Sometime in March, I was gifted through a cooking competition, a lovely trip for two to Melbourne, Australia to relish and dive into their 20th annual Food & Wine Festival. Can I tell you, it was everything. Everything a foodie, gourmand, chef, writer, farmer, and culinary boss would love to experience. During the 9 day visit to the metro city, I was thrown into cars after walking tours of the city, meandering through streets laced with cutsie espresso bars (way more on that later). Those car trips took ua far away to unpopulated areas where the land and terrain are pretty virgin and well manicured.
One of those trips was to Yarra Valley, a bucolic wine county of sorts where you’ll find a bountiful inventory of award-winning Shriaz and other red grape varietals. Before we got to the 1st of 3 vineyards in which we frolicked and picked pinot grapes, we stopped at country store whose owner dedicated some time to discuss the local harvest in fruits and vegetables.
I was feeling horribly sick. I had a toothache that could have killed me. Seriously. So much, we had to cut our visit short to rush me to a pharmacy. And that’s another story in it of itself.
But again, before we made a beeline for the rustic, though Internet-ready tour bus taxing us around, I quietly peeled myself away from our small group (my sis was hawking me the whole time) to peruse the dry goods. My eyes fell upon a box of Murray River salt. I was intrigued as I vaguely remembered hearing a mention a few days prior during a dinner. I grabbed the box, read the info, sniffed it, and bought it. $12 for 4 oz better be good. After all, it was pink, smelled amazing, and was locally harvested in the Murray River, known exactly for their impeccable sea salt.
It was the perfect table salt.
As our trip continued, I realized Murray river salt was ubiquitous. You wanted bread and butter. Along came petri dish full of salt. Even though I’d just bought a box, I found myself sneaking some out from the restaurant where we ate on our last night. Okay, maybe I started to sneak some, but I felt bad so I asked the server if he wouldn’t mind sharing some to take. He gave me all of a teaspoon wrapped in plastic! I might as well have taken the whole petri dish for all that.
But that’d be so tacky.
I’ve yet to work with the salt I was so pressed to have, but it reminded me of a a sample pack of Andean pink mineral salt I won from a blog contest hosted my friend Morena at Peru Delights. I pulled the salt I received courtesy of the salt purveyors in NY and started comparing.
The Australian and Andean salts don’t even compare, other than in color variation, due to the exceptionally high levels of minerals and iron in the Peruvian stash– roughly 20 x more — causing it to have a beautiful, light cotton candy pink color in contrast to.
I’ve lost the Andean sample so I to refer to a convo with the lovely Peruvian women named Tatiana once selling the rare salt. From what she tells me, Peruvian pink salt has been forming for over 300 million years. Maras pink mineral salt has a pure, natural taste. From her experience cooking with it, it’s sweeter than the regular sea salt. Plus it’s 10x better for you since its 100% unrefined, unpolluted and with no additives.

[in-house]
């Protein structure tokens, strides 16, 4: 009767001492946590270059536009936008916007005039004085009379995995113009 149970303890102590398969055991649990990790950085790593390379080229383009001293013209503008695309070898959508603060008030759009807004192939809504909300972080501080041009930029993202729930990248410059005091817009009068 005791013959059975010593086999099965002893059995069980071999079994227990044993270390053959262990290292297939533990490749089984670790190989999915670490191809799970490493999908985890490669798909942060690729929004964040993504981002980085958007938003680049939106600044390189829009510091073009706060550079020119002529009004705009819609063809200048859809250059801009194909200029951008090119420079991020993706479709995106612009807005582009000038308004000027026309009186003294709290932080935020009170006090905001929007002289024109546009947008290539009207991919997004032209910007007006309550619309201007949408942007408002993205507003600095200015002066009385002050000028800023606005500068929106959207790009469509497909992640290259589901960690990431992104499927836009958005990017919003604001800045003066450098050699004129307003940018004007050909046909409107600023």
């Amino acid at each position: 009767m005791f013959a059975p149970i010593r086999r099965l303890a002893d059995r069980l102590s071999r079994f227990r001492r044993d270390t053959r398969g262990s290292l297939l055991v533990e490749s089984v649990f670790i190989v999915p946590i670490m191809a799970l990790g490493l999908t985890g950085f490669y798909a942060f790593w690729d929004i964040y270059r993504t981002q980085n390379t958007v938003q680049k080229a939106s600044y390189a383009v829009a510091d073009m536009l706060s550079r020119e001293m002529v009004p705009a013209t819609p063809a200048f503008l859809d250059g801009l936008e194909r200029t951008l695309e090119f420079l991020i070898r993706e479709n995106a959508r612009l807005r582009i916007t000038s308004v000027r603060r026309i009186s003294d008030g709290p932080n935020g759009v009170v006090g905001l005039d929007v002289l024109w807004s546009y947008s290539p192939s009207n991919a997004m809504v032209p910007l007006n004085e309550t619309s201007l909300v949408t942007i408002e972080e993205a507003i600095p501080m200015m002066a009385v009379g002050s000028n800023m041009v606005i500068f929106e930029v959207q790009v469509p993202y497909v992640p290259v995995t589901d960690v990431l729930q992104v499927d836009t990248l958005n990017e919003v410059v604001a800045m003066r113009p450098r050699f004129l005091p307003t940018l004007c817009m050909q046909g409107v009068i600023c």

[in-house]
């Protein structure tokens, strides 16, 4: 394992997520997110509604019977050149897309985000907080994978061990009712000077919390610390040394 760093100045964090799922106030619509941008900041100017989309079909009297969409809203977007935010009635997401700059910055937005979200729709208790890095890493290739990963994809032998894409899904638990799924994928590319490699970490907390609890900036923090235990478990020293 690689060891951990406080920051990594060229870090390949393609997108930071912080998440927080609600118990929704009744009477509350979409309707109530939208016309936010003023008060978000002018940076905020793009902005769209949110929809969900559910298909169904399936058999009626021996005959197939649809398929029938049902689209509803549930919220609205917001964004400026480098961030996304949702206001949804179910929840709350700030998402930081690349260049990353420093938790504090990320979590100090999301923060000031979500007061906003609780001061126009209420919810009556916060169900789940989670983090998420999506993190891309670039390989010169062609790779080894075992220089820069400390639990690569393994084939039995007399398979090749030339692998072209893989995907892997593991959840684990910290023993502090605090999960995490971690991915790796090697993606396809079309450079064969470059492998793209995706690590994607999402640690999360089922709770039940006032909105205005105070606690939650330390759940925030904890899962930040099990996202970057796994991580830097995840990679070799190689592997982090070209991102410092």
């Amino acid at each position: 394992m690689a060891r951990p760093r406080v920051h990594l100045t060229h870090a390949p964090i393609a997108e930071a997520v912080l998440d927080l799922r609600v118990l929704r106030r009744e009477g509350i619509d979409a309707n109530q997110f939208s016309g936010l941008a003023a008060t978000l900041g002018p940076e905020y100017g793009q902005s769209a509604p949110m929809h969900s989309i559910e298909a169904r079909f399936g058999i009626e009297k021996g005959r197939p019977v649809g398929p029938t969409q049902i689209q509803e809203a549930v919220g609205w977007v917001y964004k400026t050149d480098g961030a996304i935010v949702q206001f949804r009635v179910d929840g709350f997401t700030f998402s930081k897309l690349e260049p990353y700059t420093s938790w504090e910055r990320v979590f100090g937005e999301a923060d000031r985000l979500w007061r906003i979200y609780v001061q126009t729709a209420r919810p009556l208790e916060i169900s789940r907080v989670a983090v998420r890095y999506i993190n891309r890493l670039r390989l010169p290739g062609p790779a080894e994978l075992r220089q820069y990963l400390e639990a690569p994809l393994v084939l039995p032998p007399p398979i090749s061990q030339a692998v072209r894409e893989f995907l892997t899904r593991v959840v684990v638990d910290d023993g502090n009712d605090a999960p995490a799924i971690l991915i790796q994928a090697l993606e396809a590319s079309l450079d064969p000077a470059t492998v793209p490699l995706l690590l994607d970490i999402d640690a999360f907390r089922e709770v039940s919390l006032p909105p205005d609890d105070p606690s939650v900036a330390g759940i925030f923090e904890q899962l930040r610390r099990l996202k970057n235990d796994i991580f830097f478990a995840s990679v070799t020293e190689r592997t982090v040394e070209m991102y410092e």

(image c/of Blooming Gourmet)
Her packaging teaches us this that the faintly pink crystals salt has high moisture & mineral content making it an exciting alternative to traditional French salts such as “Fleur de Sel,” which I found equally interesting since I’m a self-proclaimed French ingredient snob.
For now, I’ll stick to the the more readily available and commonly used pink Himalayan salt which I love grabbing obsessive amounts at TJ Maxx’s food section.
It’s not necessarily cheap, but a lovely option for pink salts and worth just about every dollar you’ll spend. It has great use in rubbing down fish and even steak — the rock version anyway. You can buy big blocks or plates which create beautiful flavors in grilled meats. If you want to get all fancy, using them as serving platters is just as fabulous. But you’ll drop a penny or two.
In my continued quest for learning more and more about Peruvian cuisine through with my cheesy work with Sargento, it was a natural fit to chat a bit about pink salt. After all, the fancy, artisan (and theirs really is artisan) salt has centuries old history of hard labor and integrity.
I’m not really sure how I’d incorporate its glory into a cheese-based dish, but I’m thinking since its “finishing flavors are complex and mild, rounded and semi-sweet, and dissolve with an understated but resilient crunch on food,” I’m thinking black truffle 4 cheese mac and cheese seasoned with the salt would be divine. Of Sargento‘s product line the, I’d go for the shredded Mild Cheddar, Parmesan and Romano mix, and the Off the Block Pepper Jack. There’s no way that cocktail couldn’t work, right?! I’m seeing it now.
Perhaps for my next post I’ll have it for us to indulge in. Do you like the idea? What cheeses would use to make a truffle mac and cheese using these divine Peruvian pink salt?
* This post is part of my year-long sponsored ambassadorship with Sargento Cheese.